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The 4 parts of computational thinking in the digital technologies curriculum

Victoria Macann

Victoria Macann is a Ministry of Education accredited PLD facilitator who specialises in the Digital Technologies & Hangarau Matihiko Curriculum, digital fluency and science. She is also an Apple Professional Learning Specialist.

The 4 Parts Of Computational Thinking In The Digital Technologies Curriculum
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Are you stuck on where to begin with computational thinking (CT) in the digital technologies curriculum? Are you wondering how to implement it (CT) into your class programme, or school curriculum? Did you know that there are 4 parts of computational thinking in the digital technologies curriculum? This post will illustrate this and break the 4 parts of computational thinking down to make your teaching easier.

The Digital Technologies/Hangarau Matihiko curriculum describes computational thinking as skills that enable students to express problems, and formulate solutions in a way that means a computer (an information processing agent) can be used to solve them. Personally, I liken it to teaching students how to problem-solve.

Breaking down Computational Thinking:

There are 4 aspects to computational thinking. These 4 parts are important to keep in mind when designing learning activities for students.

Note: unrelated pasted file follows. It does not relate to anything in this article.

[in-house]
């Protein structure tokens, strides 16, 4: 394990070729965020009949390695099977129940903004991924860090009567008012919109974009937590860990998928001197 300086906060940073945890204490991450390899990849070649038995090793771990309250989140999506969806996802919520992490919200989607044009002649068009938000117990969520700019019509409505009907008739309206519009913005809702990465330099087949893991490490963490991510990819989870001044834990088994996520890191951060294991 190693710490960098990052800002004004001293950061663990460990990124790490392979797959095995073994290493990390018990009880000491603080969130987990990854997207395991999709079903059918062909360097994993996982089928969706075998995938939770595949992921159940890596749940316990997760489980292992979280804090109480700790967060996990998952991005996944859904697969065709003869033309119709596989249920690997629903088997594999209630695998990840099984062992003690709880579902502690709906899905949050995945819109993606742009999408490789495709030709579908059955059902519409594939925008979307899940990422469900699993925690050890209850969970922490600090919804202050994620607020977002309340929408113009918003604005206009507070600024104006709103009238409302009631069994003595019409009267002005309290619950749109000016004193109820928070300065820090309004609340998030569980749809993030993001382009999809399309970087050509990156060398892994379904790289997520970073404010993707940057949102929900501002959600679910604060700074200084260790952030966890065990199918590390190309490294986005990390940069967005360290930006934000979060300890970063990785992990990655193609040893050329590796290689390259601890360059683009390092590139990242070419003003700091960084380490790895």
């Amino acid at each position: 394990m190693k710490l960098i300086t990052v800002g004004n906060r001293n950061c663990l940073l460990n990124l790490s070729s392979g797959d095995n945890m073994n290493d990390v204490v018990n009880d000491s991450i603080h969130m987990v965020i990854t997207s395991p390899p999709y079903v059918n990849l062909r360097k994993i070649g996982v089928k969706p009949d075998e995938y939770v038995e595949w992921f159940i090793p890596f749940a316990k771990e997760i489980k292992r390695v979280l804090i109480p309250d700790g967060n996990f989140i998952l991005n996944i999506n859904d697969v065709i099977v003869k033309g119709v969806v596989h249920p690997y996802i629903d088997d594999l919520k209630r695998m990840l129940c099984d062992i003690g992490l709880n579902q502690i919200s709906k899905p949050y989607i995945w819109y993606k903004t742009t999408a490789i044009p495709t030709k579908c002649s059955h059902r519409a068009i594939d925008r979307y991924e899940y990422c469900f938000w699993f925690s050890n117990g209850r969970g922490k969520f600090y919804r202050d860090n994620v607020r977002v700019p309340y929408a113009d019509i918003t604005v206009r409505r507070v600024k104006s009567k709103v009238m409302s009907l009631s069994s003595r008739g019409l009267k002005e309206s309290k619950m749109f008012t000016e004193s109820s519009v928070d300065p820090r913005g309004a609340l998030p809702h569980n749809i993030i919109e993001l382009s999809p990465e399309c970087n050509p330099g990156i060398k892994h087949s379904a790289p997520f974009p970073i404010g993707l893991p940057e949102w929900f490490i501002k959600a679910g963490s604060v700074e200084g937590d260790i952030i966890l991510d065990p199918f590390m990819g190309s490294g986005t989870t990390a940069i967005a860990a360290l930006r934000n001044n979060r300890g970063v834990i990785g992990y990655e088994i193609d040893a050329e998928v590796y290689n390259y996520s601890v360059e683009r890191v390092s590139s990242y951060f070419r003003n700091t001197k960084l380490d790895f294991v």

1. Decomposition – breaking down the problem into smaller, more manageable parts;

Decomposition

2. Abstraction – focusing on the important information only, ignoring irrelevant details;

Abstraction

3. Logic/pattern recognition – looking for similarities within problems; and

Logic Pattern Recognition

4. Algorithmic thinking (algorithms) -– developing a step-by-step solution to the problem.

Algorithmic Thinking

Let me give an example of how we use Computational Thinking in everyday life.

Imagine you are driving a long distance and your tyre blows out. You pull over and begin thinking about how to solve this problem.

  1. We use decomposition by breaking down the problem of the tyre being flat into separate, smaller problems to solve one-by-one. How is this issue going to be solved? You think about how you need your car jack, a spare tyre, and a socket wrench to loosen the lug nuts.
  2. We use abstraction to focus on the immediate problem and ignore the other issues (you might be worried about being late, or wonder if you have enough petrol to get to your destination).
  3. We now use logic (or pattern recognition) to think of times when this may have a) already happened previously, or b) how you compare this situation to another one; focusing on the similarities and differences.
  4. The algorithm part of the problem is solving it: step-by-step. In this case, it is changing the tyre in the correct manner.

With Computational Thinking ingrained in the education system from year one onwards, students become aware of what is possible with computing in order to make informed decisions as digital world citizens (Ministry of Education, 2017). We need to prepare our students for a fast-moving digital world where they have the confidence and skills to not only use digital technologies, but to design and create digital systems.

Would you like a free infographic of the 4 parts of computational thinking
to use on your classroom or staffroom? Get it here:

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